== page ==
As adults, it can often seem silly that we would need to be forced to rest. We’re all so tired and worn, rest becomes something we greatly desire and appreciate. Nap time might not be appreciated in children, but I think if you instituted a federally mandated nap time for all adults, there would be a great rejoicing.

Parents can definitely have experience with having to force someone to rest. Particularly parents of toddlers. Those little dictators are convinced that they know themselves best. “I’m not tired.” “I don’t want to take a nap.” “I don’t need to sleep.

This is a daily fight with our children. The five year old is convinced she does not need naps, despite her getting really cranky in the evenings without one. It was the source of trouble for her at pre-school. She would talk during nap time. First she talked to the other students and would get in trouble for keeping them up. Then got in trouble for talking to herself. When she would be still, she would just lay there, at least not talking or disturbing anyone else, but still not going to sleep. She fights Jamie everyday, to the point where we have sometime resorted to tricking her to sleep.

The two year old is a little easier to get to sleep. If we can just get him to lie down. Though he is getting a lot more fussy about it.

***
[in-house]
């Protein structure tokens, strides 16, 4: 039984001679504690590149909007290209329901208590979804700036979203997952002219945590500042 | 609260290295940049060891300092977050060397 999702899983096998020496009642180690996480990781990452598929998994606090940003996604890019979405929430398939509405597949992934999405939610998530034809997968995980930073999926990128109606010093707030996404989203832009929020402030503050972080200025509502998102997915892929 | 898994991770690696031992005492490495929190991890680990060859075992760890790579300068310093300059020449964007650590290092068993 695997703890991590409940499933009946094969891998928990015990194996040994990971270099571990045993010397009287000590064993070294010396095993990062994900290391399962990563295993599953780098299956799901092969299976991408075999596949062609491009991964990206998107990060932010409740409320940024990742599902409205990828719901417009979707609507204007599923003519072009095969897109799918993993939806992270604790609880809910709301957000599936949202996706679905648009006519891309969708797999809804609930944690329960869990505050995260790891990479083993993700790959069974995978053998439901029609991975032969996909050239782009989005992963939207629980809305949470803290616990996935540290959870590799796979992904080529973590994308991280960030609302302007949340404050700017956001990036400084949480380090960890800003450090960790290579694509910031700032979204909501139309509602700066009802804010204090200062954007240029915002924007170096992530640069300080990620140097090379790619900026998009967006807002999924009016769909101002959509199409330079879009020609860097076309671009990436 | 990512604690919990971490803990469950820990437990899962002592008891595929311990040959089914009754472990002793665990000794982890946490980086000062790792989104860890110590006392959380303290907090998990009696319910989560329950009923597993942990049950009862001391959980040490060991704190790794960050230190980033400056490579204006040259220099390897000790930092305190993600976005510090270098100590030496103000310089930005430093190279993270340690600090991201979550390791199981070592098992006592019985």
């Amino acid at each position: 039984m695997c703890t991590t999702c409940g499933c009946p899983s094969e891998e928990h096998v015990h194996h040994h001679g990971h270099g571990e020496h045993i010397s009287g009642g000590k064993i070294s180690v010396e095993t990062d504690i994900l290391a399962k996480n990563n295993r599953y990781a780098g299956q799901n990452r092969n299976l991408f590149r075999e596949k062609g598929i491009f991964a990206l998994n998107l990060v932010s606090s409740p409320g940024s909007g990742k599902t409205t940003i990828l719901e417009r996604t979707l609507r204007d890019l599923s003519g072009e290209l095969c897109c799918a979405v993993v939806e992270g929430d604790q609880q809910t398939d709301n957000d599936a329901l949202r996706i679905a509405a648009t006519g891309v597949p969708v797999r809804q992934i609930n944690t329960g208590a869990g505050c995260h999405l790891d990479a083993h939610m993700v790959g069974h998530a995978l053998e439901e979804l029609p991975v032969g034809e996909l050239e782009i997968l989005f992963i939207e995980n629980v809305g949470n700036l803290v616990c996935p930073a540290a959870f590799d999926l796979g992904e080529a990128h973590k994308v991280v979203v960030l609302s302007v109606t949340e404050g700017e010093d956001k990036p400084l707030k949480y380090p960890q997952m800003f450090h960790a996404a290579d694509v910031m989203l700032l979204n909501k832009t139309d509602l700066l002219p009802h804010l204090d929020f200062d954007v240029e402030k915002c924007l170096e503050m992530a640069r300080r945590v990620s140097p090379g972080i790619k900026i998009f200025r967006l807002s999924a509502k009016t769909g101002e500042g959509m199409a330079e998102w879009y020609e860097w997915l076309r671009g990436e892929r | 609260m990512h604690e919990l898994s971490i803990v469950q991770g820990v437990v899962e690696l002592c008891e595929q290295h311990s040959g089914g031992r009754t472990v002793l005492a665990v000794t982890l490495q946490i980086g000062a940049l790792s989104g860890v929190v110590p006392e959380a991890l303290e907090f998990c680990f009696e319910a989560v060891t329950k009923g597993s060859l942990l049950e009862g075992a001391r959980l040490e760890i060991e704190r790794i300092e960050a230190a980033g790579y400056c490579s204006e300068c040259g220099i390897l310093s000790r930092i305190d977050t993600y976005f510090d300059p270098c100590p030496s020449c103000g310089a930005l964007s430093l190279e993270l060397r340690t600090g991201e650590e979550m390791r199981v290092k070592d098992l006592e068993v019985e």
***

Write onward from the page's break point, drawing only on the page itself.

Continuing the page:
Again, we know they need sleep. We know how cranky they get in the evenings if they don’t get it. How it can get them in trouble for fighting each other. How it brings their emotions to the surface.

We know the benefit of sleep. We know how it helps them. How much more peaceful they are. How much more fun they have in the evenings.

That’s why we have to make them get sleep. Make them take a nap. Make them rest.

We’re not that different as adults.

Sure, when it comes to physical rest, we may appreciate it and desire it. That doesn’t mean we don’t fill our lives with a lot of stuff.

We throw ourselves into work to the point of becoming workaholics. Forging our identities in our work. Making it an idol. Telling ourselves we have to because it is what is expected.

We even overwork ourselves in church. Feeling the more we are doing for the church, the more we are “doing” for God, the holier we are. This current generation is filled with people who resent church because their parents were good at church, but not good at life. Who saw church consuming so much of their parents time, but not transforming their private lives.

We busy ourselves, convincing ourselves that it is for the best. Often in things that are taking our focus off our Good Shepherd. Taking our focus off the provision of the green pasture and deep water.